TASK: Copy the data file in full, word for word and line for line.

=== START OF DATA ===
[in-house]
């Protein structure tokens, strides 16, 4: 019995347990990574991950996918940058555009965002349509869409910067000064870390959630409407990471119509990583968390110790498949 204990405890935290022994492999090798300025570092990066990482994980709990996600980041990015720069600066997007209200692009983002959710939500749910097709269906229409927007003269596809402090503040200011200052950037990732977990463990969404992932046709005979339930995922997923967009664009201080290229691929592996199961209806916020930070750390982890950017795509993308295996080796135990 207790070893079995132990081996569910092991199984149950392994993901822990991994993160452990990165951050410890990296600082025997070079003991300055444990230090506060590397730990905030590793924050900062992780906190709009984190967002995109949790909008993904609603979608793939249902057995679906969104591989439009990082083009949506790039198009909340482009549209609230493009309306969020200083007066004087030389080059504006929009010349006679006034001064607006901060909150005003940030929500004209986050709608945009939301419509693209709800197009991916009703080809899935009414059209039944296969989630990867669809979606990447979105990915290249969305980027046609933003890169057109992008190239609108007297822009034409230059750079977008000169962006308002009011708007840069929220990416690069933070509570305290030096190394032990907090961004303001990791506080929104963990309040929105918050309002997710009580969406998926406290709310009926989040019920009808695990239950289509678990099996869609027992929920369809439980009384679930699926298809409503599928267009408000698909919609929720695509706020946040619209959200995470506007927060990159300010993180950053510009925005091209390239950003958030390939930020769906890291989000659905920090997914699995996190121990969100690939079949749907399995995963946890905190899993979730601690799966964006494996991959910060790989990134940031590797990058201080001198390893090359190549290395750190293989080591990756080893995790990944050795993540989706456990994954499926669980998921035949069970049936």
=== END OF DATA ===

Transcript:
[in-house]
């Protein structure tokens, strides 16, 4: 019995347990990574991950996918940058555009965002349509869409910067000064870390959630409407990471119509990583968390110790498949 204990405890935290022994492999090798300025570092990066990482994980709990996600980041990015720069600066997007209200692009983002959710939500749910097709269906229409927007003269596809402090503040200011200052950037990732977990463990969404992932046709005979339930995922997923967009664009201080290229691929592996199961209806916020930070750390982890950017795509993308295996080796135990 207790070893079995132990081996569910092991199984149950392994993901822990991994993160452990990165951050410890990296600082025997070079003991300055444990230090506060590397730990905030590793924050900062992780906190709009984190967002995109949790909008993904609603979608793939249902057995679906969104591989439009990082083009949506790039198009909340482009549209609230493009309306969020200083007066004087030389080059504006929009010349006679006034001064607006901060909150005003940030929500004209986050709608945009939301419509693209709800197009991916009703080809899935009414059209039944296969989630990867669809979606990447979105990915290249969305980027046609933003890169057109992008190239609108007297822009034409230059750079977008000169962006308002009011708007840069929220990416690069933070509570305290030096190394032990907090961004303001990791506080929104963990309040929105918050309002997710009580969406998926406290709310009926989040019920009808695990239950289509678990099996869609027992929920369809439980009384679930699926298809409503599928267009408000698909919609929720695509706020946040619209959200995470506007927060990159300010993180950053510009925005091209390239950003958030390939930020769906890291989000659905920090997914699995996190121990969100690939079949749907399995995963946890905190899993979730601690799966964006494996991959910060790989990134940031590797990058201080001198390893090359190549290395750190293989080591990756080893995790990944050795993540989706456990994954499926669980998921035949069970049936």